The Canadian dollar is sliding lower again, hitting lows not seen in more than two years, a day after the U.S. Federal Reserve raised its key interest rate.
The loonie slipped under 75 cents US earlier this week, and fell even lower after the Fed raised its key interest rate by three-quarters of a percentage point Wednesday.
Rahim Madhavji, president of Knightsbridge Foreign Exchange Inc., says the Canadian dollar faces a closely linked trio of pressures including rising U.S. interest rates, declining stock markets, and a general flight to the safety of U.S. dollars.
He says the loonie is closely tied to the growth outlook for the economy and how stock markets are doing, so with markets in decline the currency has also slipped.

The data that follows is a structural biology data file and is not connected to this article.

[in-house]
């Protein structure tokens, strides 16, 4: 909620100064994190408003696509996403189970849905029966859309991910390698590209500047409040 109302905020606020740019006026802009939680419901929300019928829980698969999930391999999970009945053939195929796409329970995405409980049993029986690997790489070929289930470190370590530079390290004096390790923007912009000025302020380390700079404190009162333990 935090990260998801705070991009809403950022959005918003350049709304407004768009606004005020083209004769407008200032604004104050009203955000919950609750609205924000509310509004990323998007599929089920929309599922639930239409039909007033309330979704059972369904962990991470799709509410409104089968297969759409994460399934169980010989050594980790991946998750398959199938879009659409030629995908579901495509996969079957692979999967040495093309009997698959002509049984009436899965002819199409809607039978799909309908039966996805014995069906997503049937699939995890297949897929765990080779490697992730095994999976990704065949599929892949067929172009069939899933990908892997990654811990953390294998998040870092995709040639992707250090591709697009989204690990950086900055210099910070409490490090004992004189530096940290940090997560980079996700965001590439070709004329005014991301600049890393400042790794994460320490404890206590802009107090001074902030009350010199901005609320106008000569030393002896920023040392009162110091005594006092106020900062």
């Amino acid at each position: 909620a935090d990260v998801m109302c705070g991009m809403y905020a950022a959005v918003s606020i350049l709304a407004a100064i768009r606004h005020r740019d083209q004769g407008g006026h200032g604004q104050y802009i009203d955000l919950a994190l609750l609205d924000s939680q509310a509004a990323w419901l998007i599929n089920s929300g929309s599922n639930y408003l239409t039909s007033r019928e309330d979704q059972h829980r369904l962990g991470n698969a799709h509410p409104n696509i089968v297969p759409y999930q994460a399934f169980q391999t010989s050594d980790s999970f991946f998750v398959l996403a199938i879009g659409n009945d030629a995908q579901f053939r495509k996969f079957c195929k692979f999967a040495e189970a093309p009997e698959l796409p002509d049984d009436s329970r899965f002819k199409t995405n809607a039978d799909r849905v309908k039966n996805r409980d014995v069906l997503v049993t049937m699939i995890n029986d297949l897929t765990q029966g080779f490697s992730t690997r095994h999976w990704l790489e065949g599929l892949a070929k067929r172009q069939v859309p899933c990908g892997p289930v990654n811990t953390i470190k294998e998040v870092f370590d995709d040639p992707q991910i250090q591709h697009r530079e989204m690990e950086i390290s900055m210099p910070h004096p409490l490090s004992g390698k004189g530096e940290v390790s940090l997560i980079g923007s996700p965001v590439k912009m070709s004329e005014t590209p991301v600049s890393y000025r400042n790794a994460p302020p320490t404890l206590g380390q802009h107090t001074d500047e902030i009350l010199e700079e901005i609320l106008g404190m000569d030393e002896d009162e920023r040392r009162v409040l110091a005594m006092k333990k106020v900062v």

Madhavji says the persistence of U.S. inflation will likely mean more rate increases and more pressure on markets, which will also mean more pain for the loonie in the months ahead.
The Canadian dollar is however doing better than most other currencies, with National Bank noting earlier this month that it's been the best performing of ten major currencies against the U.S. dollar this year.